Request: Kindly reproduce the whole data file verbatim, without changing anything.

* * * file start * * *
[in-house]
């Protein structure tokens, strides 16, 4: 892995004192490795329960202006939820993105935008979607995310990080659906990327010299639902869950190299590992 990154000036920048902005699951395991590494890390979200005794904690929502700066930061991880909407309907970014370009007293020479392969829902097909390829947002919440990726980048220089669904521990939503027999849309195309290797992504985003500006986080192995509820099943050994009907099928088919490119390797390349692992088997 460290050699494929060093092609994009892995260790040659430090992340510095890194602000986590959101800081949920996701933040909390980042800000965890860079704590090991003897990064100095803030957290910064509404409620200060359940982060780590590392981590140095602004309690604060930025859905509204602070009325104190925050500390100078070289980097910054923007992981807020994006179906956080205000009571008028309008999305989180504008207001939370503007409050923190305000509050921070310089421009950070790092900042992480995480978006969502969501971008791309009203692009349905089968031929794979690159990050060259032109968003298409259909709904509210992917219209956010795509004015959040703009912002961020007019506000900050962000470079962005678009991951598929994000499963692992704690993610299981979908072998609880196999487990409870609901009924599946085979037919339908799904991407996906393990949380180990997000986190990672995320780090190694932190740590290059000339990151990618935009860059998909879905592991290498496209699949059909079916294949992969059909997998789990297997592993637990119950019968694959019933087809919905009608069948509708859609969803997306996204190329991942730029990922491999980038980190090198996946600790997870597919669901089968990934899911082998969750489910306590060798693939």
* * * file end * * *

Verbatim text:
[in-house]
């Protein structure tokens, strides 16, 4: 892995004192490795329960202006939820993105935008979607995310990080659906990327010299639902869950190299590992 990154000036920048902005699951395991590494890390979200005794904690929502700066930061991880909407309907970014370009007293020479392969829902097909390829947002919440990726980048220089669904521990939503027999849309195309290797992504985003500006986080192995509820099943050994009907099928088919490119390797390349692992088997 460290050699494929060093092609994009892995260790040659430090992340510095890194602000986590959101800081949920996701933040909390980042800000965890860079704590090991003897990064100095803030957290910064509404409620200060359940982060780590590392981590140095602004309690604060930025859905509204602070009325104190925050500390100078070289980097910054923007992981807020994006179906956080205000009571008028309008999305989180504008207001939370503007409050923190305000509050921070310089421009950070790092900042992480995480978006969502969501971008791309009203692009349905089968031929794979690159990050060259032109968003298409259909709904509210992917219209956010795509004015959040703009912002961020007019506000900050962000470079962005678009991951598929994000499963692992704690993610299981979908072998609880196999487990409870609901009924599946085979037919339908799904991407996906393990949380180990997000986190990672995320780090190694932190740590290059000339990151990618935009860059998909879905592991290498496209699949059909079916294949992969059909997998789990297997592993637990119950019968694959019933087809919905009608069948509708859609969803997306996204190329991942730029990922491999980038980190090198996946600790997870597919669901089968990934899911082998969750489910306590060798693939």